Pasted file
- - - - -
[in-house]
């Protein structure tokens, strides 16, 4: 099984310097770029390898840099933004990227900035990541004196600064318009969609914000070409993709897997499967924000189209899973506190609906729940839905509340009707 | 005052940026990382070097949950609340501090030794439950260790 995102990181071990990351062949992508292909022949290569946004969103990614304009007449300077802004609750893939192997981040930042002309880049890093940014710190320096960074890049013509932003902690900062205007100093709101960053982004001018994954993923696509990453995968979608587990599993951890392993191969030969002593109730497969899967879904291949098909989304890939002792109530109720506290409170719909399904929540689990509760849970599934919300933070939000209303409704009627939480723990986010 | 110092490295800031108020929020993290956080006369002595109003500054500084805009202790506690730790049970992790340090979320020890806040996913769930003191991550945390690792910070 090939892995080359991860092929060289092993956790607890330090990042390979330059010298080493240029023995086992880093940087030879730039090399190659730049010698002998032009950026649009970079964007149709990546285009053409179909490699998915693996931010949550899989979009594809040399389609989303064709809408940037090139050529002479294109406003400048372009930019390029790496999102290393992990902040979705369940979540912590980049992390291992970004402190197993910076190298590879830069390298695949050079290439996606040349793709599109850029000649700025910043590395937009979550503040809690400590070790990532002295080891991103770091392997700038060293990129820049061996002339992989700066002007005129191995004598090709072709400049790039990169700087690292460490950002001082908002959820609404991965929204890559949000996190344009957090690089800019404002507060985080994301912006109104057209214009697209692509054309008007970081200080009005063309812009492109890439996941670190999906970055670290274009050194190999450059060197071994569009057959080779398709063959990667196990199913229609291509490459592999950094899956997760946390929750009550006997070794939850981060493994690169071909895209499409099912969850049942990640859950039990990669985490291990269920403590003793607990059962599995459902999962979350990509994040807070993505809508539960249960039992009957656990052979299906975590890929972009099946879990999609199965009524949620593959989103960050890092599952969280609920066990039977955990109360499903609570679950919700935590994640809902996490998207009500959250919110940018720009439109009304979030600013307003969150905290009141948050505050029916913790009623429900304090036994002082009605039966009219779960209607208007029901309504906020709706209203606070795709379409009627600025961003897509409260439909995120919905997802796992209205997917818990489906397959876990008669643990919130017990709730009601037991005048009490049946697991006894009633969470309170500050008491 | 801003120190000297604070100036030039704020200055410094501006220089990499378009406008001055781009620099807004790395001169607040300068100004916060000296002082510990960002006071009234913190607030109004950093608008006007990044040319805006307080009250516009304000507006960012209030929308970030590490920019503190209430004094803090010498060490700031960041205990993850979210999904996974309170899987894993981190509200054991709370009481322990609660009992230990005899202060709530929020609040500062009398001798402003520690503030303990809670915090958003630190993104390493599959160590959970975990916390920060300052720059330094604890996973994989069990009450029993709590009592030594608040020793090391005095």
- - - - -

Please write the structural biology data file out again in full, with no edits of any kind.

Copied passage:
[in-house]
């Protein structure tokens, strides 16, 4: 099984310097770029390898840099933004990227900035990541004196600064318009969609914000070409993709897997499967924000189209899973506190609906729940839905509340009707 | 005052940026990382070097949950609340501090030794439950260790 995102990181071990990351062949992508292909022949290569946004969103990614304009007449300077802004609750893939192997981040930042002309880049890093940014710190320096960074890049013509932003902690900062205007100093709101960053982004001018994954993923696509990453995968979608587990599993951890392993191969030969002593109730497969899967879904291949098909989304890939002792109530109720506290409170719909399904929540689990509760849970599934919300933070939000209303409704009627939480723990986010 | 110092490295800031108020929020993290956080006369002595109003500054500084805009202790506690730790049970992790340090979320020890806040996913769930003191991550945390690792910070 090939892995080359991860092929060289092993956790607890330090990042390979330059010298080493240029023995086992880093940087030879730039090399190659730049010698002998032009950026649009970079964007149709990546285009053409179909490699998915693996931010949550899989979009594809040399389609989303064709809408940037090139050529002479294109406003400048372009930019390029790496999102290393992990902040979705369940979540912590980049992390291992970004402190197993910076190298590879830069390298695949050079290439996606040349793709599109850029000649700025910043590395937009979550503040809690400590070790990532002295080891991103770091392997700038060293990129820049061996002339992989700066002007005129191995004598090709072709400049790039990169700087690292460490950002001082908002959820609404991965929204890559949000996190344009957090690089800019404002507060985080994301912006109104057209214009697209692509054309008007970081200080009005063309812009492109890439996941670190999906970055670290274009050194190999450059060197071994569009057959080779398709063959990667196990199913229609291509490459592999950094899956997760946390929750009550006997070794939850981060493994690169071909895209499409099912969850049942990640859950039990990669985490291990269920403590003793607990059962599995459902999962979350990509994040807070993505809508539960249960039992009957656990052979299906975590890929972009099946879990999609199965009524949620593959989103960050890092599952969280609920066990039977955990109360499903609570679950919700935590994640809902996490998207009500959250919110940018720009439109009304979030600013307003969150905290009141948050505050029916913790009623429900304090036994002082009605039966009219779960209607208007029901309504906020709706209203606070795709379409009627600025961003897509409260439909995120919905997802796992209205997917818990489906397959876990008669643990919130017990709730009601037991005048009490049946697991006894009633969470309170500050008491 | 801003120190000297604070100036030039704020200055410094501006220089990499378009406008001055781009620099807004790395001169607040300068100004916060000296002082510990960002006071009234913190607030109004950093608008006007990044040319805006307080009250516009304000507006960012209030929308970030590490920019503190209430004094803090010498060490700031960041205990993850979210999904996974309170899987894993981190509200054991709370009481322990609660009992230990005899202060709530929020609040500062009398001798402003520690503030303990809670915090958003630190993104390493599959160590959970975990916390920060300052720059330094604890996973994989069990009450029993709590009592030594608040020793090391005095």